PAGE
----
UAE SMEs frus­trated by Skype out­age

The in­ter­net call­ing ser­vice stopped work­ing across the coun­try on Fri­day

The National - News - Business - - Front Page - John Ever­ing­ton jev­er­ing­ton@then­

Con­tin­u­ing un­cer­tainty over the use of Skype and sim­i­lar in­ter­net call­ing ser­vices places a bur­den on the UAE’s small busi­ness com­mu­nity, threat­en­ing to un­der­mine the coun­try’s grow­ing sta­tus as a busi­ness and en­trepreneur­ship hub, ac­cord­ing to lo­cal busi­ness pro­fes­sion­als.

The pop­u­lar in­ter­net call­ing ser­vice stopped work­ing across much of the coun­try on Fri­day, with sev­eral re­ports of in­ter­na­tional users un­able to hear or see UAE-based call­ers.

While early re­ports sug­gested the ser­vice fail­ure was be­cause of an at­tack by in­ter­na­tional hack­ers, the com­pany later clar­i­fied the ser­vice had been blocked.

“It has been brought to our at­ten­tion that our web­site and ser­vices have been blocked by both of the ISPs (in­ter­net ser­vice providers) in the United Arab Emi­rates,” Skype said in a state­ment at the time of the out­age.

“Un­for­tu­nately, there is very lit­tle Skype can do about this sit­u­a­tion.” Small busi­ness own­ers re­sponded to the out­age with frus­tra­tion. “We rely heav­ily on Skype and sim­i­lar apps to com­mu­ni­cate in­ter­na­tion­ally,” said Elissa Freiha, the founder of Dubai-based an­gel in­vest­ment plat­form Wom­ena.

“It’s frus­trat­ing not be­ing able to use ser­vices that have be­come stan­dard tools for in­ter­na­tional com­mu­ni­ca­tion,” she said.

The in­abil­ity to com­mu­ni­cate in­ter­na­tion­ally via Skype threat­ens to place an un­due cost bur­den on small busi­nesses in the UAE, a Dubai-based busi­ness owner told The Na­tional.

“Skype is an in­te­gral as­pect of my day-to-day op­er­a­tions as I not only deal with clients and busi­nesses here in the UAE but also in var­i­ous in­ter­na­tional ge­ogra­phies,” said the busi­ness owner, who asked to re­main anony­mous.

“It is not eco­nom­i­cally vi­able to be al­ways on the of­fice or cell phone for calls that last more than 60 min­utes on oc­ca­sion.”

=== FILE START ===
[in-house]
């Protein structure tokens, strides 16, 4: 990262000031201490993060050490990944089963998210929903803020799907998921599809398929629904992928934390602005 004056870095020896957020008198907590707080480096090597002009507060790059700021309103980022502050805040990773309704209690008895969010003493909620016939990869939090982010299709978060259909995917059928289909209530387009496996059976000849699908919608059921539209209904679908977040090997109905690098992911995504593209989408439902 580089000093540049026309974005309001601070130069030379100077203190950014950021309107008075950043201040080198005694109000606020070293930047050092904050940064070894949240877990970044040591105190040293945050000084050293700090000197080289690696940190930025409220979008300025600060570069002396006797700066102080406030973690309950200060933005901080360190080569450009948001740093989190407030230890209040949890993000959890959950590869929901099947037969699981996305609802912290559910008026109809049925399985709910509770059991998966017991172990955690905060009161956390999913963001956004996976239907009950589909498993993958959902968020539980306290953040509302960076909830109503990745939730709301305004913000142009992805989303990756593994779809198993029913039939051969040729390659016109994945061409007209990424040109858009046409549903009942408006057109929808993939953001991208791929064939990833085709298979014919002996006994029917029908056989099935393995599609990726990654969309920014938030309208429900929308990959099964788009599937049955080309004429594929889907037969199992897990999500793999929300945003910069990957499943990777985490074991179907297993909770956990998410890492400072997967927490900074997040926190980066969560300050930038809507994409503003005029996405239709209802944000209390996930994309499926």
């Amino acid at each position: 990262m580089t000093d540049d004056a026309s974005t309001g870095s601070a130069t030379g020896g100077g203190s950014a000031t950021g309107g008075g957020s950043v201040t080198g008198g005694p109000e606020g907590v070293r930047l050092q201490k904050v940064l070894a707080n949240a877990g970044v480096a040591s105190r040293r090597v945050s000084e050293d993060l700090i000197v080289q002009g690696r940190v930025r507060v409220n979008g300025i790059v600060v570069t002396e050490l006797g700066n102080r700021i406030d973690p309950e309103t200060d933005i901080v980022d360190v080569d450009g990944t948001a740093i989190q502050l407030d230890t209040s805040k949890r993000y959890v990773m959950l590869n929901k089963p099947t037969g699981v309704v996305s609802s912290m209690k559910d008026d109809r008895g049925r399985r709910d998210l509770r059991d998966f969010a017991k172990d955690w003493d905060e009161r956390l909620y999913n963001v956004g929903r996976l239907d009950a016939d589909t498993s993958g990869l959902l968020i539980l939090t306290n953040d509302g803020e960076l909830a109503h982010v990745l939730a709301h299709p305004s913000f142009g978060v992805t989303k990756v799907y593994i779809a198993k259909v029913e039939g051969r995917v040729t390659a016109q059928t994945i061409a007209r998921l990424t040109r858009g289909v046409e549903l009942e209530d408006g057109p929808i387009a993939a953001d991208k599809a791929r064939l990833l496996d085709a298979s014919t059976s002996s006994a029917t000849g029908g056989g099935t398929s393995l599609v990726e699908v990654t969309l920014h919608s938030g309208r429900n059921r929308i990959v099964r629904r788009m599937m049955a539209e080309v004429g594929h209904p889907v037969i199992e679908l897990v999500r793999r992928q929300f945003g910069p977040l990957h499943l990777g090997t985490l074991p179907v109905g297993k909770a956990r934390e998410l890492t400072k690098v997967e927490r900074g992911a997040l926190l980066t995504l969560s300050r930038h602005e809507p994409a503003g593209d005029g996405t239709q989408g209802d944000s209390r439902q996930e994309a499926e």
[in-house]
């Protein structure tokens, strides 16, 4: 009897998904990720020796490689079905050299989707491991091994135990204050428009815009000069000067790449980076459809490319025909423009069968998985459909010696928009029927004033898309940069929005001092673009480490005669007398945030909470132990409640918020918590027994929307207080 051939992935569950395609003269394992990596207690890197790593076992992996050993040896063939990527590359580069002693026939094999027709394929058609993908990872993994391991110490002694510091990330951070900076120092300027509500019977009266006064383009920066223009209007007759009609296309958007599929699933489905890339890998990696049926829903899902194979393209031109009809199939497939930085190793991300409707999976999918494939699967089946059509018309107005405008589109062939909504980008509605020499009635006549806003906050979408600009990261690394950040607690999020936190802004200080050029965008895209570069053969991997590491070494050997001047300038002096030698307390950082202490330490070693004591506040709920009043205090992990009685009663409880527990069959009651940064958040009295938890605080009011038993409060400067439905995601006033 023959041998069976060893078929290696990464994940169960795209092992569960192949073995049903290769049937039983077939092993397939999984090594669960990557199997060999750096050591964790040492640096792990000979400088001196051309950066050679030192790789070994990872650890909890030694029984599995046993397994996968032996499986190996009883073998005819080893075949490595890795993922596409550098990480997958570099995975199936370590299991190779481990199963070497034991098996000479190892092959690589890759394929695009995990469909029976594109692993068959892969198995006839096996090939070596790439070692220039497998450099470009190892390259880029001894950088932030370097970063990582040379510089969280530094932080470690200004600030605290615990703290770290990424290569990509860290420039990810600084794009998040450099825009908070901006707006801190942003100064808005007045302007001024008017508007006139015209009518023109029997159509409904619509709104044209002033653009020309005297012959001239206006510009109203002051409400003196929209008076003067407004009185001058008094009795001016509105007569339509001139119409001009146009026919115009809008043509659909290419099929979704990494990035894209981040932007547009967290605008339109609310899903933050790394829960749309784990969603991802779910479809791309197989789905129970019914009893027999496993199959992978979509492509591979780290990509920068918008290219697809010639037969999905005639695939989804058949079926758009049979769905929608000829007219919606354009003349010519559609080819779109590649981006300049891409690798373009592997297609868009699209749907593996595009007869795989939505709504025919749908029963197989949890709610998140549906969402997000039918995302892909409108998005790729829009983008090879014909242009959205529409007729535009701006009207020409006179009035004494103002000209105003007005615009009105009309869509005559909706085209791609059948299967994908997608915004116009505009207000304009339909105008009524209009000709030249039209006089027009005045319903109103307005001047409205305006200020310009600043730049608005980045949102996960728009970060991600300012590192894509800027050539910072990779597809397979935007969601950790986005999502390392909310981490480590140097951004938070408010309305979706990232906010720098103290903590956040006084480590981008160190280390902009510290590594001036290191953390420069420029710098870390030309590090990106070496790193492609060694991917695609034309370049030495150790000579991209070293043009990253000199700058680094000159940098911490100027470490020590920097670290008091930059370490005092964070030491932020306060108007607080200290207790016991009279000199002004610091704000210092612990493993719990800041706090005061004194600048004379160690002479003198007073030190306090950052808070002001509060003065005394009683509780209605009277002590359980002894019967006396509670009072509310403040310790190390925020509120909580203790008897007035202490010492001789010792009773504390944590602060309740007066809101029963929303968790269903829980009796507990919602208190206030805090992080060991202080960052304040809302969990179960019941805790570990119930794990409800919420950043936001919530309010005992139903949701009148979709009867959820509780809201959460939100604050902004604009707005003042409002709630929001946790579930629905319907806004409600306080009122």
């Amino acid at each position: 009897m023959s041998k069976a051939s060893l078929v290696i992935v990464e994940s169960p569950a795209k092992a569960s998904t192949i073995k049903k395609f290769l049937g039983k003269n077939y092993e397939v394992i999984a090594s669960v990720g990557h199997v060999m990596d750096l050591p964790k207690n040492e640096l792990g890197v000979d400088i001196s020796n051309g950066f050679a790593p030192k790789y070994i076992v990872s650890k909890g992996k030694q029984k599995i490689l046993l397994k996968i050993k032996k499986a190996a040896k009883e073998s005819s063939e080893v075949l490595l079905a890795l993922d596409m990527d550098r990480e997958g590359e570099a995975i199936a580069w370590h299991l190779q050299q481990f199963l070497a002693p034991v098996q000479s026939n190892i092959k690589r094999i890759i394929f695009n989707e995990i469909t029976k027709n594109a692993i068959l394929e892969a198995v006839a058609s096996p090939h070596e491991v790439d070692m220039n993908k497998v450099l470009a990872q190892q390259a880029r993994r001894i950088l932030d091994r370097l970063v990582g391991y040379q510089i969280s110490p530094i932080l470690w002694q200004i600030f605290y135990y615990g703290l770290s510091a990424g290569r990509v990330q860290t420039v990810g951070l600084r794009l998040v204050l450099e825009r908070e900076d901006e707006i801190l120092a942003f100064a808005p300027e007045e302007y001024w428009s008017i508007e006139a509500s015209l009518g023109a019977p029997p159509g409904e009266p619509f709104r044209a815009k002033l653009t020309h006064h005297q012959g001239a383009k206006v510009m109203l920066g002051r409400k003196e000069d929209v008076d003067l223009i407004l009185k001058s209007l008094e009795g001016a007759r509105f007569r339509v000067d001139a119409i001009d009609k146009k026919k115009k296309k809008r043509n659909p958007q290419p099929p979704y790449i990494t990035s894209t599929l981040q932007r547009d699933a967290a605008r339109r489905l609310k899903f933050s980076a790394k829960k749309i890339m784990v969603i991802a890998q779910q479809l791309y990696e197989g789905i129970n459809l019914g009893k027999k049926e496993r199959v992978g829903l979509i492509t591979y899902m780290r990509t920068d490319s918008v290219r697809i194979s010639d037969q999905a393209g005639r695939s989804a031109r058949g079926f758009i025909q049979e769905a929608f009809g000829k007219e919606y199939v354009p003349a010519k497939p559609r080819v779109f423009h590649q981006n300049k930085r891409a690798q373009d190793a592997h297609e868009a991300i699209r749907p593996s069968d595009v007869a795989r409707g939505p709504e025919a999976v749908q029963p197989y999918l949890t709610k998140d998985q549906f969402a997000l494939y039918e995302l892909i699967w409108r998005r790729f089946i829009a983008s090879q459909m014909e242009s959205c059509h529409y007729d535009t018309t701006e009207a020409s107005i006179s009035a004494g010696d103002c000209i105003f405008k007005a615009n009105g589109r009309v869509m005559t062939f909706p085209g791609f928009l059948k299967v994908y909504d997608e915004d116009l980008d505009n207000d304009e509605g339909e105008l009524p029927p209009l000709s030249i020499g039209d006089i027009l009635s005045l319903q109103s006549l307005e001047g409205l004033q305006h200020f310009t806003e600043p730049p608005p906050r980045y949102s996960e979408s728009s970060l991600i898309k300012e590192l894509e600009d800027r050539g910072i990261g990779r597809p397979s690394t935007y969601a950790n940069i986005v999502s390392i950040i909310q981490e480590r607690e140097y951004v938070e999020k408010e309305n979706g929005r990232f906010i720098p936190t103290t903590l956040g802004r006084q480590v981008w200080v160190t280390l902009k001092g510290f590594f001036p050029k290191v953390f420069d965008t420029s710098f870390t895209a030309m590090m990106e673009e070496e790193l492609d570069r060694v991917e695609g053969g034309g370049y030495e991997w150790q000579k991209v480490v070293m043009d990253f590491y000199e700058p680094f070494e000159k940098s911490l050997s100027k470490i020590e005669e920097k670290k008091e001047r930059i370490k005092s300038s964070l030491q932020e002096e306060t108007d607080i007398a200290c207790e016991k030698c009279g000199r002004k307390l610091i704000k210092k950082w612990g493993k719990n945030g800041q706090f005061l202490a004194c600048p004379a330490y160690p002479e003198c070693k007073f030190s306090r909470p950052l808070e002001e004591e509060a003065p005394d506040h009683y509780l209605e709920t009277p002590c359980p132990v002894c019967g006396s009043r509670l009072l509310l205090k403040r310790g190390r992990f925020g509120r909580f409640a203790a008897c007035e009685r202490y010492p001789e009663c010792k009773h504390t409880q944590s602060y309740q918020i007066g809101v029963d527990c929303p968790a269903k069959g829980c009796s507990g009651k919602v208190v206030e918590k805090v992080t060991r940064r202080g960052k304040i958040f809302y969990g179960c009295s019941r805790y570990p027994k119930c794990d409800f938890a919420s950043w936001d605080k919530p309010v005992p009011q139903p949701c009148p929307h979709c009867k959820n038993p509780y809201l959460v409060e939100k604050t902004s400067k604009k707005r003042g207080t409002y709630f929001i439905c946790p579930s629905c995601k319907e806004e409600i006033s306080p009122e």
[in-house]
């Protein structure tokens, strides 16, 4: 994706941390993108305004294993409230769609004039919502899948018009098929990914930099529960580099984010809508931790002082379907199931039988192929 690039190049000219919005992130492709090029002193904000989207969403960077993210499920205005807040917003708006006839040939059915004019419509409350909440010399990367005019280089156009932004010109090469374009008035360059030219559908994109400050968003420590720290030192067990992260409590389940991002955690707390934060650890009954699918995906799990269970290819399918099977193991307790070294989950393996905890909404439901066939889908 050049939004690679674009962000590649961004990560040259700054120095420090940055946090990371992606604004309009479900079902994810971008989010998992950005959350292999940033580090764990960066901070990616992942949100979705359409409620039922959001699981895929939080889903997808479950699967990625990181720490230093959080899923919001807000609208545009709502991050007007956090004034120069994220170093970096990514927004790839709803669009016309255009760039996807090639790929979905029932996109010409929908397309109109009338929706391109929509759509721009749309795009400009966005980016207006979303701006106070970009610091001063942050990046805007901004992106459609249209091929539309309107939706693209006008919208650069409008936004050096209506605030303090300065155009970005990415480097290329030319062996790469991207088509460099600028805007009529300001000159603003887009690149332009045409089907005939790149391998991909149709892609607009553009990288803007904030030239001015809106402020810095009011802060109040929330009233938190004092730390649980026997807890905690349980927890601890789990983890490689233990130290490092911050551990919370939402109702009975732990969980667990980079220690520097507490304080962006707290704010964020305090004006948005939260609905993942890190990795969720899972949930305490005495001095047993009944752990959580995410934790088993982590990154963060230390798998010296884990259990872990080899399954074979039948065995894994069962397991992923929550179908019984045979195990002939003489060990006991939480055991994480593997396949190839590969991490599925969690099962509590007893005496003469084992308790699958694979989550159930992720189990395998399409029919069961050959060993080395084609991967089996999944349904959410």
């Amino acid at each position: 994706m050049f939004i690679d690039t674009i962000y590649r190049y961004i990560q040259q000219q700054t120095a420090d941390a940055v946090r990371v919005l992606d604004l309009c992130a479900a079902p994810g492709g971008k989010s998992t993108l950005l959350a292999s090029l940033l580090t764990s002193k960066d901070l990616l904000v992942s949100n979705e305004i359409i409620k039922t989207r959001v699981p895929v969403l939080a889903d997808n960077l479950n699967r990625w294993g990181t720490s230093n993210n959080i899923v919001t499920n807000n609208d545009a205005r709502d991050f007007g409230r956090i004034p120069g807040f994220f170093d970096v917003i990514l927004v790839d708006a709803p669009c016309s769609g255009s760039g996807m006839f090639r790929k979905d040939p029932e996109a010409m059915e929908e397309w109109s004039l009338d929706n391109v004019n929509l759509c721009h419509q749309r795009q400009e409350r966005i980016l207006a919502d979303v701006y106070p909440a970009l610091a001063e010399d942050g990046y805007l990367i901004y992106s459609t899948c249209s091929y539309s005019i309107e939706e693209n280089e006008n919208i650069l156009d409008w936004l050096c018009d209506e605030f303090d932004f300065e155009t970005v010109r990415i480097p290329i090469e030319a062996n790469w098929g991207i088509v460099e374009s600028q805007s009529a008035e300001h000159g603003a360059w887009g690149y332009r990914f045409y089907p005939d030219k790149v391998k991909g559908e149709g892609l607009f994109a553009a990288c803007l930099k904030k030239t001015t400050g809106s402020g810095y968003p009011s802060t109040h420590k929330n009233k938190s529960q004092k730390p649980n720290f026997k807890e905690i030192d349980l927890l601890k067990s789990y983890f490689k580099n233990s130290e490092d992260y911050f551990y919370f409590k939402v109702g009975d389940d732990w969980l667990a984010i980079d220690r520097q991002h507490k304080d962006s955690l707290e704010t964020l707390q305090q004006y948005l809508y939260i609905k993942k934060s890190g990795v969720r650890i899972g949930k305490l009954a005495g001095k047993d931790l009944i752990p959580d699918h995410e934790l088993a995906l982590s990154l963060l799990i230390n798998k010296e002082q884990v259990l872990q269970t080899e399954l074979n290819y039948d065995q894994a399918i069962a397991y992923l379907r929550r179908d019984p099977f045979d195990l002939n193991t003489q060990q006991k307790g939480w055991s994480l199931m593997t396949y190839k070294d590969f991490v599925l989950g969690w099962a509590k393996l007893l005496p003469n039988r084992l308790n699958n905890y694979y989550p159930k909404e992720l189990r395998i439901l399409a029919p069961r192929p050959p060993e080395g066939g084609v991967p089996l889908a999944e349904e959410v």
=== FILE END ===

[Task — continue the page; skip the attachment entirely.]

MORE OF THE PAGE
“As this prob­lem has come to light it has al­ready af­fected me fi­nan­cially in terms of over­head costs and client face-time and as such there will need to be a so­lu­tion soon or one of my USPs [unique sell­ing points] will need to change, which has the po­ten­tial to af­fect the busi­ness on a large scale,” he said.

The re­stric­tion on Skype came af­ter voice calls over What­sApp were briefly en­abled in the UAE at the end of last week, af­ter pre­vi­ously hav­ing been un­avail­able.

The Telecom­mu­ni­ca­tion Reg­u­la­tory Author­ity (TRA) said at the time, how­ever, that its po­si­tion on Voice over In­ter­net Pro­to­col (VoIP) ser­vices was un­changed and that such ser­vices could only be pro­vided by li­censed tele­coms op­er­a­tors.

“Op­er­a­tors here have gen­er­ally ar­gued against en­abling in­ter­net-call­ing ser­vices, say­ing that these have a big, neg­a­tive im­pact on their call­ing rev­enues, which un­der­mines their abil­ity to in­vest in their net­works,” said Matthew Reed, a Dubai-based an­a­lyst with the con­sul­tancy Ovum.

Tele­coms op­er­a­tor du last week con­firmed in a state­ment “its com­mit­ment to the laws and reg­u­la­tions gov­ern­ing the telecom­mu­ni­ca­tions sec­tor in the UAE, and cov­er­ing voice and video over IP, as aligned with the TRA of the UAE”.

Du and Eti­salat did not re­spond to re­quests for com­ment on the Skype out­age dur­ing the Eid Al Fitr hol­i­day. The TRA de­clined to com­ment on whether any ac­tion had been taken re­gard­ing Skype.

The in­abil­ity to use com­mu­ni­ca­tion ser­vices such as Skype threat­ens to un­der­mine the UAE’s am­bi­tions as a hub for in­ter­na­tional busi­ness and a growth cen­tre for en­trepreneurs and small busi­nesses, ac­cord­ing to Ms Freiha.

“As teams be­come more in­ter­na­tional it be­comes that much more dif­fi­cult keep­ing a foot in the UAE when you’re not able to com­mu­ni­cate prop­erly,” she said.

“I travel around the world pro­mot­ing women’s em­pow­er­ment and en­trepreneur­ship in the UAE, but when I can’t have a Skype call with my team back home it feels like hypocrisy.”

Aaron Oliver, the Mid­dle East head of fin­tech com­mu­nity Next Money, agreed.

“UAE in­no­va­tion needs tech tools to thrive,” said Mr Oliver in post on Twit­ter yes­ter­day.

Dado Ru­vic / Reuters

The in­abil­ity to com­mu­ni­cate in­ter­na­tion­ally via Skype can place an un­due cost bur­den on small busi­nesses.

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